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Just under ten years ago, as the global financial crisis was unfolding, the book The Black Swan emerged as the most quoted critique of the financial modeling for rare events. The author, Nassim Taleb — the poster boy of sceptics — asserted that these could not be imagined, let alone predicted. Over the past decade, whenever an unmodeled catastrophe has occurred, such as the magnitude 9 earthquake and tsunami that struck Tohoku, Japan on March 11, 2011, catastrophe risk modelers have been reminded of these elusive “black swans”.

Ever since the publication of The Black Swan, I have challenged myself to develop a framework within which such events might be imagined. The solution lies in reimagining history. Since Copernicus, we no longer perceive the Earth as being specially located in the universe. Yet, the anthropocentric viewpoint has maintained that the historical past is somehow special, rather than being just one realization of what might have happened. Most events have either happened before, almost happened before, or might have happened before.

Mark Twain observed that “History doesn’t repeat itself, but it does rhyme.” The 2011 Tohoku earthquake was not the repeat of the 869 Sanriku earthquake, but it was similar in respect of its tsunami footprint. Instead of treating past events as fixed, they can be simulated stochastically, to generate counterfactual scenarios. This process of stochastically simulating past events can be undertaken for all perils, natural and man-made.

A study of counterfactual risk analysis was commissioned by Trevor Maynard, head of innovation at Lloyd’s. The outcome is a Lloyd’s report, which has just been featured in The Economist. This report introduces the concept of the downward counterfactual — an alternative version of history, where things turned for the worse. To give a cyber risk example, if the WannaCry ransomware virus had been spread before the Microsoft patch in March 2017, the global economic loss might have been an order of magnitude higher.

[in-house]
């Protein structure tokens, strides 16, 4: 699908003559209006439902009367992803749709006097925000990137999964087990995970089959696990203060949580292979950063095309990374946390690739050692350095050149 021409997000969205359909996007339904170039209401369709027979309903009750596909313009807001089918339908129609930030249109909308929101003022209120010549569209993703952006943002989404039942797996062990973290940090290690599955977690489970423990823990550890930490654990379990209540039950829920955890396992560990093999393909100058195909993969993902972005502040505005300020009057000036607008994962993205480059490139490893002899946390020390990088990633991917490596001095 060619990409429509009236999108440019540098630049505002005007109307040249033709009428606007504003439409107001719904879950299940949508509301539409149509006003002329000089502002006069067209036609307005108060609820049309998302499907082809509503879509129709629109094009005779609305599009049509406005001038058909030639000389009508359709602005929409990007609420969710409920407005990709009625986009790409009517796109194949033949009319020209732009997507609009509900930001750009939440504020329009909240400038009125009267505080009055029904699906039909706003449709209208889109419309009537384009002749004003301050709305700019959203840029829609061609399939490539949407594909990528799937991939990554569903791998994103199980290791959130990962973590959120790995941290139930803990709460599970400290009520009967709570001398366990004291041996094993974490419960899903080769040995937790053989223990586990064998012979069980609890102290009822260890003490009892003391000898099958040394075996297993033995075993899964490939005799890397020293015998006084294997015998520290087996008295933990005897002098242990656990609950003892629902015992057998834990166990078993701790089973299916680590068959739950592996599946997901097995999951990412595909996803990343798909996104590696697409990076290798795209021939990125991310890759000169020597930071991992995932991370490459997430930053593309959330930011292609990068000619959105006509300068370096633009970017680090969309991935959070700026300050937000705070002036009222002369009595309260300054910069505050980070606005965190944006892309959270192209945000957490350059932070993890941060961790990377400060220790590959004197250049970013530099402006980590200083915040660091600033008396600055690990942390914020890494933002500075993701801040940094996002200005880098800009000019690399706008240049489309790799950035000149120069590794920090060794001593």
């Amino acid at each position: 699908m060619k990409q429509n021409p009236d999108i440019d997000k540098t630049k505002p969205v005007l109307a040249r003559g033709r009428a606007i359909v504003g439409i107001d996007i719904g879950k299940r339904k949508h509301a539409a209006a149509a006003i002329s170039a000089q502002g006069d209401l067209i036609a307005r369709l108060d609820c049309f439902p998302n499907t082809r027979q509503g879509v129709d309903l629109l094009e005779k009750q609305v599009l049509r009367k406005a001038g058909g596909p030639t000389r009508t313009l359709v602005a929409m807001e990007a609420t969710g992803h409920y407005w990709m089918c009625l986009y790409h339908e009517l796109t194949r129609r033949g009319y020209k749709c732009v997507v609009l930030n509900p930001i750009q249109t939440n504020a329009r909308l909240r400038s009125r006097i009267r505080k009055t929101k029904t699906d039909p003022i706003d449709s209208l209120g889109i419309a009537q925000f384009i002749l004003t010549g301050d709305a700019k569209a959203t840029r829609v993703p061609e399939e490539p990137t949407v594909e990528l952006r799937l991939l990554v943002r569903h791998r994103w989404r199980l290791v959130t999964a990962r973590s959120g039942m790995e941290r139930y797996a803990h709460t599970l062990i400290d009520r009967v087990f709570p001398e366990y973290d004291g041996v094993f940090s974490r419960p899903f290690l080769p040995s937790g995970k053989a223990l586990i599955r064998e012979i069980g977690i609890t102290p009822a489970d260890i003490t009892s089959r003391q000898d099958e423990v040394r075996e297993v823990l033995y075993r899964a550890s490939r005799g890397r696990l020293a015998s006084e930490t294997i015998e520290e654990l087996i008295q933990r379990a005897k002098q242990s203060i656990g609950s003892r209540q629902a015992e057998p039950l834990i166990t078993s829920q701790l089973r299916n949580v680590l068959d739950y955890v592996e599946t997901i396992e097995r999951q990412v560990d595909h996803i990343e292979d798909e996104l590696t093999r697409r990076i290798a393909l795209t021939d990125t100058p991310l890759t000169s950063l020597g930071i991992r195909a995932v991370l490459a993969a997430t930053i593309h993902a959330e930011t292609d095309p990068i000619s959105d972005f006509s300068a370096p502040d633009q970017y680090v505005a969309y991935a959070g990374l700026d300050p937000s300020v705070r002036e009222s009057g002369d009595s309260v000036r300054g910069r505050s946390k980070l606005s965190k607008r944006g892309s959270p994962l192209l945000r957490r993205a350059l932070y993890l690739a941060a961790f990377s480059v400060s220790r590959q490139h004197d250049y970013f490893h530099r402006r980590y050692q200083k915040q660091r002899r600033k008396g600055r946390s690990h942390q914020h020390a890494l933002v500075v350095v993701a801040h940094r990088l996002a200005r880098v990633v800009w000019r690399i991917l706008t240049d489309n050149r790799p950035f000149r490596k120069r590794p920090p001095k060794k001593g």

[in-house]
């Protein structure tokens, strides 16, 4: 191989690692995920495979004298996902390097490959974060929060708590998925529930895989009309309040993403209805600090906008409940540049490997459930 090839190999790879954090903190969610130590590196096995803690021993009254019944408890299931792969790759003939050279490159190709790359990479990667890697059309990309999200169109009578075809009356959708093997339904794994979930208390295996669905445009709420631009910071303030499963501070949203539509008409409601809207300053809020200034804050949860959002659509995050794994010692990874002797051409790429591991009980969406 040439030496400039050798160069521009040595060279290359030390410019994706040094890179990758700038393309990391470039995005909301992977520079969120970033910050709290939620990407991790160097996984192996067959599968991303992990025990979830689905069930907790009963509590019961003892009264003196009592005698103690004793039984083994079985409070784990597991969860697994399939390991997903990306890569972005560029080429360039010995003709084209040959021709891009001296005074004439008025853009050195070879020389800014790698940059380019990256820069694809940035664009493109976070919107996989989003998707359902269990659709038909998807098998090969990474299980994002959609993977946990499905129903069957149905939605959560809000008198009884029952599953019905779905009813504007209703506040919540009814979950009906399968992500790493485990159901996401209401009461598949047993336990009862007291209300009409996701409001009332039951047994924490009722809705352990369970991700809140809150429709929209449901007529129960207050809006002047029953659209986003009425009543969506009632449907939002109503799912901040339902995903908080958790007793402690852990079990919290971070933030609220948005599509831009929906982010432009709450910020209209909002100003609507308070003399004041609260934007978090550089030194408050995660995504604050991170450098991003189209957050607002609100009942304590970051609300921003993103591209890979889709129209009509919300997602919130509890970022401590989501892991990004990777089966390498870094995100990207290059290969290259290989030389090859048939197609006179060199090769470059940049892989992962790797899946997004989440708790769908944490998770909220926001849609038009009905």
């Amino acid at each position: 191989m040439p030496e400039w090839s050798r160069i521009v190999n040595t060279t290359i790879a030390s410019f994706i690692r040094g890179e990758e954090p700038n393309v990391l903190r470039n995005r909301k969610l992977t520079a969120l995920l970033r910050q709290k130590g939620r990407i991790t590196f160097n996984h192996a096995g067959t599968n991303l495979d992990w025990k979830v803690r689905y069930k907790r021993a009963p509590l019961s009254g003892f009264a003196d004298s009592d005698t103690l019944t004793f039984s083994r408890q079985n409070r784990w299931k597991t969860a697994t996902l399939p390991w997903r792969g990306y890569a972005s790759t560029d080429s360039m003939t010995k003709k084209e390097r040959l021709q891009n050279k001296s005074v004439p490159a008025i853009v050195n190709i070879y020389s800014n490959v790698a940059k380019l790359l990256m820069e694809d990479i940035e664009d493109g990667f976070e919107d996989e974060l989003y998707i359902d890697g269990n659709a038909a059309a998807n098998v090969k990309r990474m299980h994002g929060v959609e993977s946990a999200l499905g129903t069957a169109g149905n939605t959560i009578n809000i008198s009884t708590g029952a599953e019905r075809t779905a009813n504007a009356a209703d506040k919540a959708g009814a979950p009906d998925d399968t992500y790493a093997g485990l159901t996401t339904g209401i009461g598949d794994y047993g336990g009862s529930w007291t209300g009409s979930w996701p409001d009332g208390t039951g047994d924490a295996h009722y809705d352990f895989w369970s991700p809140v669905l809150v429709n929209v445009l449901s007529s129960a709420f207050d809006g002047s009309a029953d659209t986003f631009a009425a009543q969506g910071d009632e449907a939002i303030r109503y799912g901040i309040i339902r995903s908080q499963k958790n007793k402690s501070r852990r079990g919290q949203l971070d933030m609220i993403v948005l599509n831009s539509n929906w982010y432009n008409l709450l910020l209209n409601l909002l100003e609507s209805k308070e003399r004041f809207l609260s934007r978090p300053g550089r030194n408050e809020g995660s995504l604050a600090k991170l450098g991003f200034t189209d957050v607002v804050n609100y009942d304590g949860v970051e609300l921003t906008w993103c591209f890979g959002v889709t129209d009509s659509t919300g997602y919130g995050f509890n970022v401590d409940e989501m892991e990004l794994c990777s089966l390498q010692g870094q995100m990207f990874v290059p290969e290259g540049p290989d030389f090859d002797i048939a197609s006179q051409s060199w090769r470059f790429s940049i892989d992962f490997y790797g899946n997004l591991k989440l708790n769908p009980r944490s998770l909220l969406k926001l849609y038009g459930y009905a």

The Berkeley development psychologist, Alison Gopnik, has observed that children pretend so much because they are learning so much. We need the imagination of children to learn more about “black swans”. Reimagining history is an important new lesson for the insurance industry.

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Gordan Woo pic
Gordon Woo
Catastrophist, Moody's RMS

Gordon is a catastrophe-risk expert, with 30 years’ experience in catastrophe science, covering both natural and man-made hazards. Gordon is the chief architect of Moody's RMS terrorism risk model, which he started work on a year after joining RMS in December 2000. For his thought leadership in terrorism risk modeling, he was named by Treasury & Risk magazine as one of the 100 most influential people in finance in 2004. He has since lectured on terrorism at the NATO Center of Excellence for the Defense against Terrorism and testified before the U.S. Congress on terrorism-risk modeling.

As an acknowledged, international expert on catastrophes, Gordon is the author of two acclaimed books: “The Mathematics of Natural Catastrophes” (1999) and “Calculating Catastrophe” (2011). Dr. Woo graduated as the best mathematician of his year at Cambridge University and he completed his doctorate at MIT as a Kennedy Scholar and was a member of the Harvard Society of Fellows. He also has a Master of Science in computer science from Cambridge University.

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